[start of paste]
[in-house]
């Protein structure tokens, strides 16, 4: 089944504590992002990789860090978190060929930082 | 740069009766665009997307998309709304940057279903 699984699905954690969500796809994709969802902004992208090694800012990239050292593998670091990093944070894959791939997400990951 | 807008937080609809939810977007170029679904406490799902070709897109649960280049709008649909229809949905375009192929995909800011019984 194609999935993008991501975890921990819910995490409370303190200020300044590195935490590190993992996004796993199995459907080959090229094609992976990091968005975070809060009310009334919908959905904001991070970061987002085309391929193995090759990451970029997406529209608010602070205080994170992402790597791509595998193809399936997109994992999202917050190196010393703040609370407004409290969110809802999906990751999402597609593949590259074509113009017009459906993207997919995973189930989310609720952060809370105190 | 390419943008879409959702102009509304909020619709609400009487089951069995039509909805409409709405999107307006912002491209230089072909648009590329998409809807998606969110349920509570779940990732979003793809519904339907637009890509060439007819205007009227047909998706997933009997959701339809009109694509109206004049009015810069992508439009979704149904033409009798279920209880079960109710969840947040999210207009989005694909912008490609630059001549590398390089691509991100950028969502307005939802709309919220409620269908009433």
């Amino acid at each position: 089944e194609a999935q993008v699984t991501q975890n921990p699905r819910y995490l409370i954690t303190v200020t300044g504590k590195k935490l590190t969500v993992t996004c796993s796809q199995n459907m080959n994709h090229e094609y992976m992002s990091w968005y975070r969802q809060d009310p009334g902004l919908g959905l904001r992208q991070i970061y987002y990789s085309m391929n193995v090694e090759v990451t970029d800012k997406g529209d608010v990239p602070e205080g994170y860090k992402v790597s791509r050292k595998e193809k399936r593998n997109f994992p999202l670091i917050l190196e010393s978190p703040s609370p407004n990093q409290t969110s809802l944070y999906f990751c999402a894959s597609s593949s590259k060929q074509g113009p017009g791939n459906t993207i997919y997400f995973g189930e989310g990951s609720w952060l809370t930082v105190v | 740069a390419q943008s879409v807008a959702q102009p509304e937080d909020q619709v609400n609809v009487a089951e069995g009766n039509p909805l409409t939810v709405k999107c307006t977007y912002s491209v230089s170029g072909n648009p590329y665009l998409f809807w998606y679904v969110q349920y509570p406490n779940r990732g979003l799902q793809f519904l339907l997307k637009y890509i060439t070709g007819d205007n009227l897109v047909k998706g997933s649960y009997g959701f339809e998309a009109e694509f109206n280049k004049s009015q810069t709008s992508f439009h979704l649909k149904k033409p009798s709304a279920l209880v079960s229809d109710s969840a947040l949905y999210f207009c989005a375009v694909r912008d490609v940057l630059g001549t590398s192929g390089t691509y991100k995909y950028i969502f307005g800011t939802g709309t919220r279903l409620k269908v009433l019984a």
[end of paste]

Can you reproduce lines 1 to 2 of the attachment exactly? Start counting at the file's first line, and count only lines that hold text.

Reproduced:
[in-house]
């Protein structure tokens, strides 16, 4: 089944504590992002990789860090978190060929930082 | 740069009766665009997307998309709304940057279903 699984699905954690969500796809994709969802902004992208090694800012990239050292593998670091990093944070894959791939997400990951 | 807008937080609809939810977007170029679904406490799902070709897109649960280049709008649909229809949905375009192929995909800011019984 194609999935993008991501975890921990819910995490409370303190200020300044590195935490590190993992996004796993199995459907080959090229094609992976990091968005975070809060009310009334919908959905904001991070970061987002085309391929193995090759990451970029997406529209608010602070205080994170992402790597791509595998193809399936997109994992999202917050190196010393703040609370407004409290969110809802999906990751999402597609593949590259074509113009017009459906993207997919995973189930989310609720952060809370105190 | 390419943008879409959702102009509304909020619709609400009487089951069995039509909805409409709405999107307006912002491209230089072909648009590329998409809807998606969110349920509570779940990732979003793809519904339907637009890509060439007819205007009227047909998706997933009997959701339809009109694509109206004049009015810069992508439009979704149904033409009798279920209880079960109710969840947040999210207009989005694909912008490609630059001549590398390089691509991100950028969502307005939802709309919220409620269908009433």